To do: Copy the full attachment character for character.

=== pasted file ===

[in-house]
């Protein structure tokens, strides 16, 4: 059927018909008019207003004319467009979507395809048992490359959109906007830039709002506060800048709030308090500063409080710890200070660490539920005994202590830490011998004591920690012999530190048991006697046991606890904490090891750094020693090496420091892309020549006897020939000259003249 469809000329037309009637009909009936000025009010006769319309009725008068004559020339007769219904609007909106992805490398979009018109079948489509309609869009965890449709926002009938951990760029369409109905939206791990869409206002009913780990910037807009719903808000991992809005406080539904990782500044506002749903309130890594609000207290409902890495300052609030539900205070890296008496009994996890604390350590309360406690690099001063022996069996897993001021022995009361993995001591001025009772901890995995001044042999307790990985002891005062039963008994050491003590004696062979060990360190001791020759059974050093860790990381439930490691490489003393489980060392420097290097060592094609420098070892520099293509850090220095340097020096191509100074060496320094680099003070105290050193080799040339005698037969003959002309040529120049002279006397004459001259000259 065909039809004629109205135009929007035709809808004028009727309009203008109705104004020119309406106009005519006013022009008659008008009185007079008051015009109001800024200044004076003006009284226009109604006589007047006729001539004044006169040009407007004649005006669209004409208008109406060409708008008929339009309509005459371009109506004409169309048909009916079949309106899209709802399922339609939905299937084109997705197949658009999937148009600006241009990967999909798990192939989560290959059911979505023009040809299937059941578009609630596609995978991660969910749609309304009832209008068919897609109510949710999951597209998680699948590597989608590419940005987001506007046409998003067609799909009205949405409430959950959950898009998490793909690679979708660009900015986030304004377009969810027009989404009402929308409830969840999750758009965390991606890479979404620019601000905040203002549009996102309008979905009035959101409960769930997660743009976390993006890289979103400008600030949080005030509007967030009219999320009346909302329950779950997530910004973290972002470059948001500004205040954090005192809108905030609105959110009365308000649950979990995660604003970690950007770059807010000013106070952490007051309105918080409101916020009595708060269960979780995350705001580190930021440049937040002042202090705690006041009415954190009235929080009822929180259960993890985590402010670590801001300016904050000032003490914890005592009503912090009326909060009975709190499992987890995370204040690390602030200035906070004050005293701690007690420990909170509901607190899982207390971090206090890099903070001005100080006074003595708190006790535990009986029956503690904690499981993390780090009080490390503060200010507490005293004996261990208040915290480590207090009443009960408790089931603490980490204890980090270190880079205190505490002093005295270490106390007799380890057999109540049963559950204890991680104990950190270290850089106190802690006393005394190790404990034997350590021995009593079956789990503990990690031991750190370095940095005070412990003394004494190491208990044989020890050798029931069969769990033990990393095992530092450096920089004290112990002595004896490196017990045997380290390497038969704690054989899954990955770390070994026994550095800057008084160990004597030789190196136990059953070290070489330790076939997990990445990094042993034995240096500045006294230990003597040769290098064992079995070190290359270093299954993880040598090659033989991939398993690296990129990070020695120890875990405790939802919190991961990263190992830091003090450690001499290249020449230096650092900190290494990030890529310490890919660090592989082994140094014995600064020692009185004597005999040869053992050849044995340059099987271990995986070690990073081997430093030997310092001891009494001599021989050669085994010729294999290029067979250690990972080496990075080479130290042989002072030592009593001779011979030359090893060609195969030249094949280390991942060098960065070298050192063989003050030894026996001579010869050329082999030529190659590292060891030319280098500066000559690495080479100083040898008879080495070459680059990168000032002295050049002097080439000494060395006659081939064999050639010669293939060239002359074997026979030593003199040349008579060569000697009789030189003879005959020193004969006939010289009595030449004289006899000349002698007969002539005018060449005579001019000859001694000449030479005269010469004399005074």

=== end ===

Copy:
[in-house]
């Protein structure tokens, strides 16, 4: 059927018909008019207003004319467009979507395809048992490359959109906007830039709002506060800048709030308090500063409080710890200070660490539920005994202590830490011998004591920690012999530190048991006697046991606890904490090891750094020693090496420091892309020549006897020939000259003249 469809000329037309009637009909009936000025009010006769319309009725008068004559020339007769219904609007909106992805490398979009018109079948489509309609869009965890449709926002009938951990760029369409109905939206791990869409206002009913780990910037807009719903808000991992809005406080539904990782500044506002749903309130890594609000207290409902890495300052609030539900205070890296008496009994996890604390350590309360406690690099001063022996069996897993001021022995009361993995001591001025009772901890995995001044042999307790990985002891005062039963008994050491003590004696062979060990360190001791020759059974050093860790990381439930490691490489003393489980060392420097290097060592094609420098070892520099293509850090220095340097020096191509100074060496320094680099003070105290050193080799040339005698037969003959002309040529120049002279006397004459001259000259 065909039809004629109205135009929007035709809808004028009727309009203008109705104004020119309406106009005519006013022009008659008008009185007079008051015009109001800024200044004076003006009284226009109604006589007047006729001539004044006169040009407007004649005006669209004409208008109406060409708008008929339009309509005459371009109506004409169309048909009916079949309106899209709802399922339609939905299937084109997705197949658009999937148009600006241009990967999909798990192939989560290959059911979505023009040809299937059941578009609630596609995978991660969910749609309304009832209008068919897609109510949710999951597209998680699948590597989608590419940005987001506007046409998003067609799909009205949405409430959950959950898009998490793909690679979708660009900015986030304004377009969810027009989404009402929308409830969840999750758009965390991606890479979404620019601000905040203002549009996102309008979905009035959101409960769930997660743009976390993006890289979103400008600030949080005030509007967030009219999320009346909302329950779950997530910004973290972002470059948001500004205040954090005192809108905030609105959110009365308000649950979990995660604003970690950007770059807010000013106070952490007051309105918080409101916020009595708060269960979780995350705001580190930021440049937040002042202090705690006041009415954190009235929080009822929180259960993890985590402010670590801001300016904050000032003490914890005592009503912090009326909060009975709190499992987890995370204040690390602030200035906070004050005293701690007690420990909170509901607190899982207390971090206090890099903070001005100080006074003595708190006790535990009986029956503690904690499981993390780090009080490390503060200010507490005293004996261990208040915290480590207090009443009960408790089931603490980490204890980090270190880079205190505490002093005295270490106390007799380890057999109540049963559950204890991680104990950190270290850089106190802690006393005394190790404990034997350590021995009593079956789990503990990690031991750190370095940095005070412990003394004494190491208990044989020890050798029931069969769990033990990393095992530092450096920089004290112990002595004896490196017990045997380290390497038969704690054989899954990955770390070994026994550095800057008084160990004597030789190196136990059953070290070489330790076939997990990445990094042993034995240096500045006294230990003597040769290098064992079995070190290359270093299954993880040598090659033989991939398993690296990129990070020695120890875990405790939802919190991961990263190992830091003090450690001499290249020449230096650092900190290494990030890529310490890919660090592989082994140094014995600064020692009185004597005999040869053992050849044995340059099987271990995986070690990073081997430093030997310092001891009494001599021989050669085994010729294999290029067979250690990972080496990075080479130290042989002072030592009593001779011979030359090893060609195969030249094949280390991942060098960065070298050192063989003050030894026996001579010869050329082999030529190659590292060891030319280098500066000559690495080479100083040898008879080495070459680059990168000032002295050049002097080439000494060395006659081939064999050639010669293939060239002359074997026979030593003199040349008579060569000697009789030189003879005959020193004969006939010289009595030449004289006899000349002698007969002539005018060449005579001019000859001694000449030479005269010469004399005074």